Still, hundreds of protesters charged inside the government headquarters and proceeded to vandalize portraits of Legislative Council presidents, deface the Hong Kong emblem, and spray graffiti on walls and desks. During the commotion, Wong and a dozen or so pastors remained outside. “We don’t want to separate from them. We’re together, even though we don’t agree with them,” Wong explained.
Demonstrators eventually evacuated the complex before riot police arrived. Four initially refused to leave, but a swarm of activists returned to pull them out. Cindy Chan sees that as “a big lesson for Christians. … We can’t leave even one behind.”
Chan, whose name WORLD has changed because of security concerns, is a theology student in her early 30s. She had been coordinating efforts to provide medical care to protesters injured in the Admiralty district earlier on Monday evening. “As a Christian it’s hard to find my place but to go forward and join in the front line,” she said. “Being with the people is the most important. We pray, but no one knows what will happen. … What gives me the most peace is to be in solidarity with the people.”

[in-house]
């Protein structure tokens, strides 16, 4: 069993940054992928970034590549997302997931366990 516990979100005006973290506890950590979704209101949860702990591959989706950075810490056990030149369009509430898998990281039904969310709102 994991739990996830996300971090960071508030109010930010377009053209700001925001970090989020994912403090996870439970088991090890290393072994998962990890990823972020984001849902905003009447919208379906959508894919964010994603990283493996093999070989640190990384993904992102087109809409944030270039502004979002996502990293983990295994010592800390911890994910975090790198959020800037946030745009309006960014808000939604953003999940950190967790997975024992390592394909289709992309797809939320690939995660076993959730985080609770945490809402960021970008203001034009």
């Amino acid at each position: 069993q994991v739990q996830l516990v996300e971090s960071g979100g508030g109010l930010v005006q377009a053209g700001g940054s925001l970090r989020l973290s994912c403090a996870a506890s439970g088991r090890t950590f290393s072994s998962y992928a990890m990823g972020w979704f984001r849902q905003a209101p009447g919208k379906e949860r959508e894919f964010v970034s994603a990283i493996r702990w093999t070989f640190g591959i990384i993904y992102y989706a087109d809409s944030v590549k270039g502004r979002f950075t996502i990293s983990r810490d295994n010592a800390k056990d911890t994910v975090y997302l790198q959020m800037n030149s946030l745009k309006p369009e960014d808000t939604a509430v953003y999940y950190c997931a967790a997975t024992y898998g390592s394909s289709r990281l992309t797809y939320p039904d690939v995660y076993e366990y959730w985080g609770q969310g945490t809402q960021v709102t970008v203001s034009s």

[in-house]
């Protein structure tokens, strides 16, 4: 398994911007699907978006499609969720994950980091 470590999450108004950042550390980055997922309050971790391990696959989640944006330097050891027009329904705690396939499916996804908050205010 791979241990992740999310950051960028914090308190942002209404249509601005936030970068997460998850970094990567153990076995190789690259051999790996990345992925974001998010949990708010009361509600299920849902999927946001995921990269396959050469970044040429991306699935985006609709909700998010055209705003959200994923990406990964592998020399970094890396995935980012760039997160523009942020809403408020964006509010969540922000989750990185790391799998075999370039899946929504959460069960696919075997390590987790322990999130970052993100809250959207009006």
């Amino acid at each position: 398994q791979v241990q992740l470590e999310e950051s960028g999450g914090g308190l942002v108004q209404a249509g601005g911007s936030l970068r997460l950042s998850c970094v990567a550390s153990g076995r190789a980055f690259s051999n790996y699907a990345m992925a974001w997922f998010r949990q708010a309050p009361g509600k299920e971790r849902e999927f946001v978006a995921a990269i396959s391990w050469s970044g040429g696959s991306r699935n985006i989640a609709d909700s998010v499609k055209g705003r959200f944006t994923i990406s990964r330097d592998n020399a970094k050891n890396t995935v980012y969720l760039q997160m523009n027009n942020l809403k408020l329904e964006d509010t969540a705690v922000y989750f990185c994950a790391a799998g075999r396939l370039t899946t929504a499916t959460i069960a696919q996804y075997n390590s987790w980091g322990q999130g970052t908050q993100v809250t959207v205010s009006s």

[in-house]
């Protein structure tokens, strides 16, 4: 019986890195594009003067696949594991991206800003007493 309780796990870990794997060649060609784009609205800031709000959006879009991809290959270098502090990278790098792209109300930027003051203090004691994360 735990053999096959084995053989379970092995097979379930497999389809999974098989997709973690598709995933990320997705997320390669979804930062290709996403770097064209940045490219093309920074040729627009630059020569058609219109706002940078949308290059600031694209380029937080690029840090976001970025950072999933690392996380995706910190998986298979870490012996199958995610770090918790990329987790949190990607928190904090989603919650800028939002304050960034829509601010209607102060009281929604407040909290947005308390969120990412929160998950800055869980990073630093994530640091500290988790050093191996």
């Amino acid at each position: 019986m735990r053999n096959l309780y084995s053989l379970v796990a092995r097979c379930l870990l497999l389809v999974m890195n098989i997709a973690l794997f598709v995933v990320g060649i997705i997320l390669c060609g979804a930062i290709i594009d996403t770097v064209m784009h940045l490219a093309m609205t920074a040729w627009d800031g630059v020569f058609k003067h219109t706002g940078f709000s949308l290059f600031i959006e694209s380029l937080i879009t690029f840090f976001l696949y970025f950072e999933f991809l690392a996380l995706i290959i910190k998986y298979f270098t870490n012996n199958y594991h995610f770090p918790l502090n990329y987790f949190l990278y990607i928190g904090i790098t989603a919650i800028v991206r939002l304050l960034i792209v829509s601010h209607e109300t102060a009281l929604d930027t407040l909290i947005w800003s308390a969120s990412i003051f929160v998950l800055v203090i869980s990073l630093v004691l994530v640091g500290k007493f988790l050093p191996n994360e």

At a press conference, Chief Executive Lam condemned the storming of the legislative complex as an “extreme use of violence and vandalism.”
“Christians don’t agree with violence,” Wong said of Monday’s events. But he added that Lam’s focus on protesters’ physical violence toward inanimate objects overlooks the government’s systemic violence toward its own people.
On behalf of Hong Kongers under a government influenced by Beijing’s agenda—and for demonstrators who’ve shed blood from the police’s excessive use of rubber bullets and beanbag shots—Wong asks, “What else can we do to make you listen to our pleas?”